RedHat7 CDs mini-HowTo
Miguel Freitas,
v0.1.0, Dec 15 2000

  This document describe how to rebuild RedHat 7 distribution CDs, after
  changing RPMS and instalation program (anaconda).


  This is a mini howto, it's provided as is, I don't know if I will
maintain it or not. It's intended to help people to rebuild RH7 CDs,
something that is not as trivial as it may seem. This is based upon
my own experience on creating a RH7 instalation with ReiserFS support.


  - Original RedHat7 CDs, iso images or their contents
  - At least 1.5Gb of free space (more for iso images creation)
  - Installed RedHat7 with compilers, utilities, etc

1) Rebuilding RPMS

  Building RPM is outside the scope of the present document, but there
are some worth mentioning notes. It is important to recompile RH7 rpms
FROM an installed RH7 linux. Doing it from RH 6.2, for example, can be
very painfull because of different library, compiler, headers and rpm

  If you don't have experience with rpm, get a .src.rpm file to begin.
This will be installed in directory /usr/src/redhat where you
can play with it.

  If you want to make changes to the installer and/or generation of
media sets (e.g. to change a driver from boot disk to second stage
because lack of disk space due to a bigger kernel) you should install
the anaconda source. Anaconda is a fairly complex program which handles
partitioning, hardware detection, X, newt, python and more. Use the
original RH7 kernel headers to rebuild anaconda as it may depend heavly
on them.

2) Exchange or add new RPMS

  Create two directories, eg., ~/cd1 and ~/cd2 where the contents of
original RedHat CDs should be copied. This is your working area.

  I prefer to keep RPM files separated on two (or more) cds since the
beggining. Unfortunately, this has some minor implications that I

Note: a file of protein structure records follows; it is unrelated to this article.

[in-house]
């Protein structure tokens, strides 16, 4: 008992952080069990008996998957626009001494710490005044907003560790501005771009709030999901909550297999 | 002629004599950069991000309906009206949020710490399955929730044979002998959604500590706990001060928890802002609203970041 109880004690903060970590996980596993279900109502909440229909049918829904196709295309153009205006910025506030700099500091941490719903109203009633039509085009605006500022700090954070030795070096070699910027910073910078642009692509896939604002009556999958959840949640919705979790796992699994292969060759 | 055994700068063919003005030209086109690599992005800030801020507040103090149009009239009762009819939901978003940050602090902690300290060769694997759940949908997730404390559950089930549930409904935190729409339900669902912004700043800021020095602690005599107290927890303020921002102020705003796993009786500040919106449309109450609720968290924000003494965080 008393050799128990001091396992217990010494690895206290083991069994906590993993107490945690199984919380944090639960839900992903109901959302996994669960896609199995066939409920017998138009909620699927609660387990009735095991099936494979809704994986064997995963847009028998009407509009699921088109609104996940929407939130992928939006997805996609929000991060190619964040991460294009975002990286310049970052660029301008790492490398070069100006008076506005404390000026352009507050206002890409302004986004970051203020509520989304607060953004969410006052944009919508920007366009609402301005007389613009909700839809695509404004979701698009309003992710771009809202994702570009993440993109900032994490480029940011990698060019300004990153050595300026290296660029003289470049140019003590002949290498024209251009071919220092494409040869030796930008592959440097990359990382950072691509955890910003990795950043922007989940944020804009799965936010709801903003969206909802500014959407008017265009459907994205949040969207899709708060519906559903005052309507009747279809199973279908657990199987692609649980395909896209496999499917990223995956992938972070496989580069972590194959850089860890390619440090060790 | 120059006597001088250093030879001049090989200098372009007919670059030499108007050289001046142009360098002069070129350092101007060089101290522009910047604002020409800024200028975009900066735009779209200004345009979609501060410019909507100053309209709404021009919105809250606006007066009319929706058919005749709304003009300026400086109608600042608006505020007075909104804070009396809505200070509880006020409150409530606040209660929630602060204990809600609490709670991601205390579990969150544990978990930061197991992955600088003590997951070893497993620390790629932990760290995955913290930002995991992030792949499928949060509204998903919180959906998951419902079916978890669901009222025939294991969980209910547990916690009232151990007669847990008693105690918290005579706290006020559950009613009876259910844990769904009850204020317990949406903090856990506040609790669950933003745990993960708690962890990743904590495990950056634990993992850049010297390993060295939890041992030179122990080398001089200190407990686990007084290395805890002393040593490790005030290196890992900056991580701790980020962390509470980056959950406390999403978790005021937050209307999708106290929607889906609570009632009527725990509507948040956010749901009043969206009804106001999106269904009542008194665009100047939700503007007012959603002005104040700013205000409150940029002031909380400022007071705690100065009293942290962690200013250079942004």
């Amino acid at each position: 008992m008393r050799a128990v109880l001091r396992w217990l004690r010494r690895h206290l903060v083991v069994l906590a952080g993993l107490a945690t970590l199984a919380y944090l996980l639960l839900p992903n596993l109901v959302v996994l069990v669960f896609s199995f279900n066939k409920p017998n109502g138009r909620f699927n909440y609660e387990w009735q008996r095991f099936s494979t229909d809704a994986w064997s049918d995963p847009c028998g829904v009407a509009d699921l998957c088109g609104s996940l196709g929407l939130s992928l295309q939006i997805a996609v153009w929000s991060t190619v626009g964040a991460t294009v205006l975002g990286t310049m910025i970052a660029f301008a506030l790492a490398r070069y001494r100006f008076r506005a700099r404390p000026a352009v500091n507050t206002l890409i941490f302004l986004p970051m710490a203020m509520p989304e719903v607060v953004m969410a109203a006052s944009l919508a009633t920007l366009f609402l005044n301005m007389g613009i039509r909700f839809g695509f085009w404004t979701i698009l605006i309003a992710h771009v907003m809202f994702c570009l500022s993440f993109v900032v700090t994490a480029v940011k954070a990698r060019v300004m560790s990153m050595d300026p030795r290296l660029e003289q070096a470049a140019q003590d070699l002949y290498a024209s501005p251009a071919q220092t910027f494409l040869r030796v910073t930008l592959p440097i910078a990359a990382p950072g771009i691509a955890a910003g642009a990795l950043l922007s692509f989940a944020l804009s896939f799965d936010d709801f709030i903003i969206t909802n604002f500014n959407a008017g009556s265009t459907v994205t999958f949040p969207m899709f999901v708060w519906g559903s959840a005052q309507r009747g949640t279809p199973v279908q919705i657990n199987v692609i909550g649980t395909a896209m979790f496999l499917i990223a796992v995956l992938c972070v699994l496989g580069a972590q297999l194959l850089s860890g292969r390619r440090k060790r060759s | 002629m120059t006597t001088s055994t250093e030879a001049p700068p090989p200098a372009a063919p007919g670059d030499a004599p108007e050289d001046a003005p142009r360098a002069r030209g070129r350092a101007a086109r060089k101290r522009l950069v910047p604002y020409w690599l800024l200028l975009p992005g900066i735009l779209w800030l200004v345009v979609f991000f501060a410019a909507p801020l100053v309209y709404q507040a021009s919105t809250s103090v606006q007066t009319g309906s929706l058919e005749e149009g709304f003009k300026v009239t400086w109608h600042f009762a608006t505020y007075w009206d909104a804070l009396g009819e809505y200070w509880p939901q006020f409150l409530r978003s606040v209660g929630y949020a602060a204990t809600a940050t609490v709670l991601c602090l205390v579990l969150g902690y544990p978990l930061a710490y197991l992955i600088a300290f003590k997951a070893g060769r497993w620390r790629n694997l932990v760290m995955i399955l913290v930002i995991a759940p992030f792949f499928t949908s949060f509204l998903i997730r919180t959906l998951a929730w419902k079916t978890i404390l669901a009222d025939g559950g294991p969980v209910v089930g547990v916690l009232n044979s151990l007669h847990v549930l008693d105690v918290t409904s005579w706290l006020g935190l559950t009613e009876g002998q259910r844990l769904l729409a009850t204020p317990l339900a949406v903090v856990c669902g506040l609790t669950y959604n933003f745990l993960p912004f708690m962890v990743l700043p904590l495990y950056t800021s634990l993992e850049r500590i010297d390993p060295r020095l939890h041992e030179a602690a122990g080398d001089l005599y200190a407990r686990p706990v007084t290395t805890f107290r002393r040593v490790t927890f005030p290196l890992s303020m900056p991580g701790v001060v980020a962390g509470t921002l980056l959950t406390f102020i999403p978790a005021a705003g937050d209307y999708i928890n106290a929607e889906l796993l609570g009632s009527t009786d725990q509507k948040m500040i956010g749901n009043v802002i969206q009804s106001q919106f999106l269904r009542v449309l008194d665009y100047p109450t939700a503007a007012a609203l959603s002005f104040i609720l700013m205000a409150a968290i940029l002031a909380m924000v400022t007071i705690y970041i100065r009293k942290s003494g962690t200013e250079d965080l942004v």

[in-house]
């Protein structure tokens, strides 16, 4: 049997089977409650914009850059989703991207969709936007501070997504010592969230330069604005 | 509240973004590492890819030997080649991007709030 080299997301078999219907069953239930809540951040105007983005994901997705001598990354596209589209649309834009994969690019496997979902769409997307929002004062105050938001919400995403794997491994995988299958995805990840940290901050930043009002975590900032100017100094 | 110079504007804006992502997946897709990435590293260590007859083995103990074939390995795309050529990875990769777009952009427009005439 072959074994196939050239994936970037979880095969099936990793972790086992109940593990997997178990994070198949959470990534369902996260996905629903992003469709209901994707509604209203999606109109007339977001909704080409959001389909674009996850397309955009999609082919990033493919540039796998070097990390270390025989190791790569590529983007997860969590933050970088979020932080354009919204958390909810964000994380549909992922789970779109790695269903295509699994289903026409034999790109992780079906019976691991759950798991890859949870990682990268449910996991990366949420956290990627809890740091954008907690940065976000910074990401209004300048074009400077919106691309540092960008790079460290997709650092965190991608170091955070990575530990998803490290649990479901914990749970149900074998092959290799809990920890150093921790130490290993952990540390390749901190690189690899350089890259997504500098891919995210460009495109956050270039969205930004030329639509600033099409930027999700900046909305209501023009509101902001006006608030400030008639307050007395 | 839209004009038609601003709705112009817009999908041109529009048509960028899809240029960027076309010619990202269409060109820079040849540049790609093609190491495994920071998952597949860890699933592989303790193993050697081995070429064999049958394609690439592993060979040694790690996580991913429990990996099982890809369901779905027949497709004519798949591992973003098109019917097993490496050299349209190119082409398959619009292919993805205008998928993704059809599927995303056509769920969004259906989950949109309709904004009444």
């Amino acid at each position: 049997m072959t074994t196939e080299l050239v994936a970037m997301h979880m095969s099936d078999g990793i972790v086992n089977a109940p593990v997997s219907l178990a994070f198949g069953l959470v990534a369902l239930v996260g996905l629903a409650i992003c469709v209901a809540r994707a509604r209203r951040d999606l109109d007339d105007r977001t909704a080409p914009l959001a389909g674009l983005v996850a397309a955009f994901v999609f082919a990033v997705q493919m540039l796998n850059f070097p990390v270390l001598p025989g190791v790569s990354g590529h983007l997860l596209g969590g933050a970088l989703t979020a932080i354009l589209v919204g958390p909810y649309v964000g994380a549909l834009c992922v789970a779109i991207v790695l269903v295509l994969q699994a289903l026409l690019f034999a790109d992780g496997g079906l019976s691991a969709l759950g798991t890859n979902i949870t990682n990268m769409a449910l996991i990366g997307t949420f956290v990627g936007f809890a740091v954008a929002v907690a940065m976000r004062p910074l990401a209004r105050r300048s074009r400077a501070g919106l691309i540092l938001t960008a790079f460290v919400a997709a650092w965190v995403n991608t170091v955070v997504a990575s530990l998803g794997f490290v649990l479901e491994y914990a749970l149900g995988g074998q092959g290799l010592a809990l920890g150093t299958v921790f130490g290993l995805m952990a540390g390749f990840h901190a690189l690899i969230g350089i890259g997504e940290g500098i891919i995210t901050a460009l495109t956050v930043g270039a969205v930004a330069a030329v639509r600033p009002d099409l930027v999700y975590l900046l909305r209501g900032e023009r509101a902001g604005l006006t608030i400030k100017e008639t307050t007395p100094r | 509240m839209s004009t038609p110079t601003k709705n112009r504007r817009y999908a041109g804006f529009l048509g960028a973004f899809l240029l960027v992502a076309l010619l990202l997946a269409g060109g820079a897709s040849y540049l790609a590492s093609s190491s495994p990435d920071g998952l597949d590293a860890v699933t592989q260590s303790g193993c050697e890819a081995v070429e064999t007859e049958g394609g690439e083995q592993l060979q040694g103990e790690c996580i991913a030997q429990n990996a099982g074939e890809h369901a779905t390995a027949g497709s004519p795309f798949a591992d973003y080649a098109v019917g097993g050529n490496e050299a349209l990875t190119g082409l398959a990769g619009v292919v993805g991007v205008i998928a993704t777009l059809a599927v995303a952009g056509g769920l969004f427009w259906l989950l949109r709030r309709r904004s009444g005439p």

will mention  below. If you want you can copy all files to the same
place, edit them, and just before step 4 break them in 2 pieces
(< 650Mb each).

  Now you may change whatever RPMS you want in both cds. Suppose you
want to update kde1 to kde2. You can download the rpms from
and them carefully substitute the original files. You may copy new
files to the same CD they were originally, taking care to remove the
old ones.

  NEVER, EVER, COPY THE SAME RPM TO BOTH CDs! The genhdlist utility
(see below) supplied on RH7 does not handle duplicated files correctly
and the result will be an instalation that looks for a crazy cd number
like -2172326.

  I don't know what is the criterion RedHat uses to place some rpm on
the first or second disk. I thought it was something like "more
important stuff first", as can be noted from the fact that when
installing RH7 with the minimum packages you are not asked for
the second disk. A more carefull look in their disks reveals that this
must not be true: there are catalan and czech dictonaries on the first
cd! (nothing personal, they just aren't the biggest market share RedHat
should be looking forward...)
  So I follow the "more important suff first" paradigm, moving
packages to the second disk as I run out of space on the first.

3) Editing file "RedHat/base/comps"

  This file tells anaconda what packages should be installed if the user
selects a particular group. If you ever installed a system using
anaconda you should know what these groups are (printer support, X
window, gnome, kde and so on).

  Edit the file cd1/RedHat/base/comps to include any packages you
might have added in a particular group. You may not need this step
depending on what have you changed.

  Some examples:

     3.1) I added the reiserutils package that contains programs for
creating ReiserFS partitions. Of course this must be always installed as
it is a basic requirement to be able to create a new partition. This is
as important as e2fsprogs-xxx.rpm and it's mkfs program.

1 Base {
  reiser-utils    <- new package inside group "Base"

    3.2) The new kde2 desktop requires a library called libmng. You
don't HAVE to add libmng to comps, but doing so you should avoid a
depedence error during instalation.

4) Generating file "RedHat/base/hdlist" (genhdlist)

   The hdlist file is very familiar for everyone who had generated
RedHat 5.x, 6.x before. hdlist contains information about all packages
available. This information is used during the instalation to show what